✅ I did think that all the main characters were complex and well-developed. Noam is our protagonist and he is very different from the witchings that he later joins after getting his powers. I liked that we got to explore his outsider status and how being an immigrant and therefore not as privileged as his classmates impacted him. He often discusses wanting to make a difference for his people who are unfairly treated and then blamed whenever something goes wrong. I liked his dedication to his community and how he tried to use his position to make a change. Noam really struggles with feeling like he is powerless and insignificant, so he sets out to do absolutely everything to achieve something better. I liked that we see how doing the right thing can also backfire if you are too narrow-minded and not willing to see beyond your cause. I would say that makes Noam more of an anti-hero in the book. My favorite character however was Dara, who is withdrawn, mysterious and the popular, powerful boy in the group. My favorite type of character really. I liked that he had complexity and wasn’t just the arrogant boy who has everything, but hides a lot more that he has to deal with and cannot tell everyone. I felt really bad for him, as he did have a tough life and a lot of vulnerabilities, that he tries to hide behind sarcasm and closing off. Then we have Lehrer who made an interesting character. He is shown as the mentor type, powerful, a revolutionary and tortured for being a witching in the past. He is an interesting character, that I never fully trusted, as he is good at keeping his emotions in check. It was interesting to see how each of the three characters coped with trauma and their past.
⛔ Sadly the secondary characters were underdeveloped and therefore fell flat for me. While it’s great that we have 3 strong main characters, it’s always important that the minor characters are strong as well and have their own motivation/goal/conflict. That wasn’t the case here. Among all the characters Ames seemed to be the most developed and I see great potential for her to become a more important character in the second book, but even she could have been more fleshed out. Linda and Bethany had barely any distinct personality and no own goal or motivation, which is why they felt more like props in the story than individual characters. Due to the fact that the three main characters are men, we had no female characters that had any significance to the story. That saddened me, as the only important characters here were men. Ames remains the most important female character, but even she was a minor character. I really want her to become more important in the future.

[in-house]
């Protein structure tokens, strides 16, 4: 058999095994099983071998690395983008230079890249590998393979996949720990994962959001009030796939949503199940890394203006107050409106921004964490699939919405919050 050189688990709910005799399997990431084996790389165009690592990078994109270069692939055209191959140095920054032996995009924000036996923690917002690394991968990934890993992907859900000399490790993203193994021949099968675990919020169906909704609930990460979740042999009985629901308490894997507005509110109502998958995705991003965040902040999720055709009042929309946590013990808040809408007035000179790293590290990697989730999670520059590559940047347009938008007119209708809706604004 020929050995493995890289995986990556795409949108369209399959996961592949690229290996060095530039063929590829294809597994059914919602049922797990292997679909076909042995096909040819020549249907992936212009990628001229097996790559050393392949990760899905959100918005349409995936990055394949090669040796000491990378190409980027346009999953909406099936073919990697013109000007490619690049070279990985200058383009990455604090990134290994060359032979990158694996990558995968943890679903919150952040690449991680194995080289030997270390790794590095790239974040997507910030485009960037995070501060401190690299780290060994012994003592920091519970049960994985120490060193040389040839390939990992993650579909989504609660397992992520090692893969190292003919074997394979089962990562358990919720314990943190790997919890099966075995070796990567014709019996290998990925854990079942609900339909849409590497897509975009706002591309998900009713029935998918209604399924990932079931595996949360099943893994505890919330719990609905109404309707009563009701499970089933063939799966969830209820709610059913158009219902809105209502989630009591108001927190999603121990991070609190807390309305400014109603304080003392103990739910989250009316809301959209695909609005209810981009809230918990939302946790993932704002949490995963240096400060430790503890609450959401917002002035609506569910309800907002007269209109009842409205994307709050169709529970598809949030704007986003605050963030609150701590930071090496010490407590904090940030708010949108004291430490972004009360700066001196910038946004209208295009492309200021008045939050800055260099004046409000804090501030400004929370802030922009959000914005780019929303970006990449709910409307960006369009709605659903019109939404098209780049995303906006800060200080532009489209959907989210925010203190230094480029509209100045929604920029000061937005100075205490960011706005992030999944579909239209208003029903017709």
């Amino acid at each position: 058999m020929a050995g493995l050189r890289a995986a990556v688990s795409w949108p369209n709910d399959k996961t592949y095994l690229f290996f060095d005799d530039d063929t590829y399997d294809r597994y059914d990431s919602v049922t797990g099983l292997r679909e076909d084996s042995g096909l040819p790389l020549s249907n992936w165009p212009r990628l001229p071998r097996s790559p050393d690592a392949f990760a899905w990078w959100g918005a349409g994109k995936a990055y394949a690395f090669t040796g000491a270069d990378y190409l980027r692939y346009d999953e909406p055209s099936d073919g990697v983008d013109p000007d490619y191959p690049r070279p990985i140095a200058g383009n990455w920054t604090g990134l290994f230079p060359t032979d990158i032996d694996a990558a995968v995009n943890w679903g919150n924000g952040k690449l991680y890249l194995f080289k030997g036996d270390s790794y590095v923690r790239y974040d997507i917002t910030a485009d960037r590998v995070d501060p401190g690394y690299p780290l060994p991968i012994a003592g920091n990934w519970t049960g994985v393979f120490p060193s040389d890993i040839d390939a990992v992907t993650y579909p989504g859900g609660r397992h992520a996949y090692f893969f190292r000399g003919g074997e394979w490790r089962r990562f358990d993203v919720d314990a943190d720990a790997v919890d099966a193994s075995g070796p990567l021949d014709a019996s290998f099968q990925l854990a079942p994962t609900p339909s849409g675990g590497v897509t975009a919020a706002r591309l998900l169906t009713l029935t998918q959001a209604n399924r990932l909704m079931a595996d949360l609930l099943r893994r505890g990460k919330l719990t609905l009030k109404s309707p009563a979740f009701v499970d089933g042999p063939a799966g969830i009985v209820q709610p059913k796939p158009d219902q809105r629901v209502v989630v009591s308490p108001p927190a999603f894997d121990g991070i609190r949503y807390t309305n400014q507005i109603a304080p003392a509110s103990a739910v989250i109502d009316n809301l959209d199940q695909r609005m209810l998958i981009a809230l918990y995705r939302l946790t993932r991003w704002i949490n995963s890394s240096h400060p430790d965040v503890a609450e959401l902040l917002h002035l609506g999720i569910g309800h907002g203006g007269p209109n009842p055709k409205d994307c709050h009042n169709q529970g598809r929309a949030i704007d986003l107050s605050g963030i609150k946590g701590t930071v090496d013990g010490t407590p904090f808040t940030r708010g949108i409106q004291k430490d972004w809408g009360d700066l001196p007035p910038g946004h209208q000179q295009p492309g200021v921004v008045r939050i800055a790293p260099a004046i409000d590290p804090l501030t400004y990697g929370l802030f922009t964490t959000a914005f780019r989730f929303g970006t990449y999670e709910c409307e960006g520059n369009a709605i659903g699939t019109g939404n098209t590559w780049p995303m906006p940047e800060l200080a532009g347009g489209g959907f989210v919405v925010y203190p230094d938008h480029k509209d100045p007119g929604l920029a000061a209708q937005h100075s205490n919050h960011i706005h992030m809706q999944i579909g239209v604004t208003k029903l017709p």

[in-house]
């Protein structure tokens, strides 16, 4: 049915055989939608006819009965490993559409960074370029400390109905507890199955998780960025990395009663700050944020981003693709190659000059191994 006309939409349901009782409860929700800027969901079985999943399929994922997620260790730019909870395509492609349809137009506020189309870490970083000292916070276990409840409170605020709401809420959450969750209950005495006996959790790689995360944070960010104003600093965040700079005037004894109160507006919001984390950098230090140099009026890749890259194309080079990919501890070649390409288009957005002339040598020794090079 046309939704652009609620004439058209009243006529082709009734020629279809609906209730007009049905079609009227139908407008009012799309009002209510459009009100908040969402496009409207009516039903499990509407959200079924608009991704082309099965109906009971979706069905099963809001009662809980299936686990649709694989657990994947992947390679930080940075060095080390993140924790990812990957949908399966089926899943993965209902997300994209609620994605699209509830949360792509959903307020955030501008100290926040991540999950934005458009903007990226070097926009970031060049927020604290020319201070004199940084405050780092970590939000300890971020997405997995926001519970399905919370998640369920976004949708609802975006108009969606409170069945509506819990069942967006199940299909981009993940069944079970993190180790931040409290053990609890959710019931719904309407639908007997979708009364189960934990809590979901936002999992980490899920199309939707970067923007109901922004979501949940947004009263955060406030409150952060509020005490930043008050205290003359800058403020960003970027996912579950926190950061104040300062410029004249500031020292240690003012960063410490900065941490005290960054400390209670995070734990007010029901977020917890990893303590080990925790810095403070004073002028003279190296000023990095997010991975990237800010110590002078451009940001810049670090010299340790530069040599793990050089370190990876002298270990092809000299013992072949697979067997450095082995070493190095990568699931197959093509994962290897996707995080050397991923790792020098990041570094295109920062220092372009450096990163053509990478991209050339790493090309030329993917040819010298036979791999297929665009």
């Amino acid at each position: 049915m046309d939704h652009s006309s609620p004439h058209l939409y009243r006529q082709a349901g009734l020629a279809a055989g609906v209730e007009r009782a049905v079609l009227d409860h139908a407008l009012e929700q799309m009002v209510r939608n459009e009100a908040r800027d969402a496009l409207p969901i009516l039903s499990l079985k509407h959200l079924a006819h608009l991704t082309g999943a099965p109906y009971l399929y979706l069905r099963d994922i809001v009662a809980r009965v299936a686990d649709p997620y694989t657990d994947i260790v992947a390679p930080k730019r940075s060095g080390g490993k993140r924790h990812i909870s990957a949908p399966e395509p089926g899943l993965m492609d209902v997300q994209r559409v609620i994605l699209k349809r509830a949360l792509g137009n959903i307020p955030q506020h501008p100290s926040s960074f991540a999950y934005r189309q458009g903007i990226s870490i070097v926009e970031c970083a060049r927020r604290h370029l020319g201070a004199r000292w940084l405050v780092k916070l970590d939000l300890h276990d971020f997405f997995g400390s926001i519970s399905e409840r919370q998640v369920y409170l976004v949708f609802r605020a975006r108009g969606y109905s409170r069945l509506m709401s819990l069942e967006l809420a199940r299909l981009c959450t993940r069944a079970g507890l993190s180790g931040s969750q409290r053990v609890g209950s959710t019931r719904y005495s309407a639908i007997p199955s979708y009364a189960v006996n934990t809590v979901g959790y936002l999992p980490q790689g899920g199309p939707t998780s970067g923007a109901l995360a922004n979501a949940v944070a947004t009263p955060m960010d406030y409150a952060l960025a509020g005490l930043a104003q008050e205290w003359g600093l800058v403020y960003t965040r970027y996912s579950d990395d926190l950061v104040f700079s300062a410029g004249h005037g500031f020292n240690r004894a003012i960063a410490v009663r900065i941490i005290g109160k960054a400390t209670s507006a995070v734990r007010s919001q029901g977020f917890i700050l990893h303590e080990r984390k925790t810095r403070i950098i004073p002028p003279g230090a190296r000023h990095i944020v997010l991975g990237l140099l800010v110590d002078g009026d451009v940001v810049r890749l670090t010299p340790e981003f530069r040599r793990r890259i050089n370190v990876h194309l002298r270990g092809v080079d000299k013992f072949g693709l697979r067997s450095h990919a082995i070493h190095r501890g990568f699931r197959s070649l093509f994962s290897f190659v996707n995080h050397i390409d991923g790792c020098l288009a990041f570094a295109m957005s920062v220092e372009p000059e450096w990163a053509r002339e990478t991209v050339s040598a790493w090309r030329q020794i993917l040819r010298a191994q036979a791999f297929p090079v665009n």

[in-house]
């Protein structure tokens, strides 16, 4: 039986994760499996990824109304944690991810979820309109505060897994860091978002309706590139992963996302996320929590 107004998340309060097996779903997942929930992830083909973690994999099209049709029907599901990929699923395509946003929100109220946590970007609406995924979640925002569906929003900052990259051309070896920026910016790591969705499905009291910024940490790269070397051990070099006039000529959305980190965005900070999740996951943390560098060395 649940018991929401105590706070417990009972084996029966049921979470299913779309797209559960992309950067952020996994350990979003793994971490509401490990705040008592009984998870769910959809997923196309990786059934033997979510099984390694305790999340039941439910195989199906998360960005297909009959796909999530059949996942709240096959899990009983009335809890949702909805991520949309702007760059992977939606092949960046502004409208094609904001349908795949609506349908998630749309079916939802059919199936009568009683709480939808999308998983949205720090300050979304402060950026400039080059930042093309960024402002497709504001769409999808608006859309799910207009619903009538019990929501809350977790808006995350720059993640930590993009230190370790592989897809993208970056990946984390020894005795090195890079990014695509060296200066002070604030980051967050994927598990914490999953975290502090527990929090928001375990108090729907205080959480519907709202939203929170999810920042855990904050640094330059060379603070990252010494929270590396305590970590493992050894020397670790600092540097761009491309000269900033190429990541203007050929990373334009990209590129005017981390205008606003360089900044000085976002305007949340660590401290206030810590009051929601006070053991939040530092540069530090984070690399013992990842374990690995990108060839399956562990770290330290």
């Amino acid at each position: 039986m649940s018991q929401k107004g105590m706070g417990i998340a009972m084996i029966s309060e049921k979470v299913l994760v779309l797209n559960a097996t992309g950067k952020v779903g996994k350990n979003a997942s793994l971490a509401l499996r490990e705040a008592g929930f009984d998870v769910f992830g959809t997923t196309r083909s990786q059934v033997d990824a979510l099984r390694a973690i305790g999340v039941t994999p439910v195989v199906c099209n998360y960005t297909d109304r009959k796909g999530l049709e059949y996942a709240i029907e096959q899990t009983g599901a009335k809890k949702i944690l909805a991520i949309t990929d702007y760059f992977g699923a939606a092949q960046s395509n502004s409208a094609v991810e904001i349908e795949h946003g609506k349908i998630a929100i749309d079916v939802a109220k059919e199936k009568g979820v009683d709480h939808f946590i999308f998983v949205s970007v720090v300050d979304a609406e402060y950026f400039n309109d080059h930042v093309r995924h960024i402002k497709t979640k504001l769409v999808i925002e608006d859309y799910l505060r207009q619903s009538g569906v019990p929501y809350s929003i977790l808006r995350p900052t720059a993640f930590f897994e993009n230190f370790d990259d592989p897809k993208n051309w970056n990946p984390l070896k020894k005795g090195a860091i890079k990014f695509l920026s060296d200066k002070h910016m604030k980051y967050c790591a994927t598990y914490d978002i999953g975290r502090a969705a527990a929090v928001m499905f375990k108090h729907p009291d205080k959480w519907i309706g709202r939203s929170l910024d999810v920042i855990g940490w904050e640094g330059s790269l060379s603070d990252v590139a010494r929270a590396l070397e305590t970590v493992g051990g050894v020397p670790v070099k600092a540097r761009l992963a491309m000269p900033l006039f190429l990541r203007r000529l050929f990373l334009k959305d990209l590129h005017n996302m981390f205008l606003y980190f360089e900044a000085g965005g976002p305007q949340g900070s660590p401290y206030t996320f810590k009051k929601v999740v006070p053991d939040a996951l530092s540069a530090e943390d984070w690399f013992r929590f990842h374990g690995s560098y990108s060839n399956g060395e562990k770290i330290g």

✅ I did like the romance, it was a great slowburn. Dara and Noam are kind of also enemies to lovers, because they start out not liking the other very much but grow closer together. I thought that they had great chemistry, so all their interactions felt real and were very well-written. I totally bought the romance and I think that them having chemistry is so important, as that is what really gets me invested in a relationship! There was a bit of ‘I cannot tell you x, y or z’ going on, but in the end it kind of made sense that Dara could not tell Noam certain things – I totally understood his actions, so it didn’t frustrate me. What did frustrate me was Noam being a bit naive at times and a pushy when it came to Dara’s personal life.
⛔ I wasn’t a big fan of the ending. One of my least favorite Tropes is when we have finally uncovered something and there has been a big revelation (with so many important things FINALLY cleared up) … only for it to be reversed a second later. Due to spoilers I cannot say more, but if you have read the book you know what I mean. It was very disappointing to me, as this plotline stirs up more drama in the next book when we have to do it all over again, which feels very unnecessary to me. I find tropes like this to be very frustrating in the end, as the big reveal should be satisfying to read about and I feel a bit cheated that it was all undone. This also made the ending a bit confusing and messy. It didn’t turn out how I thought it would and disappointed me.
“It’s all random chance. The universe. Us. An infinite cascade of chaos. A series of impossible accidents is the only reason we even exist.”
Are you going to read The Fever King? What is your favorite book with supernatural powers?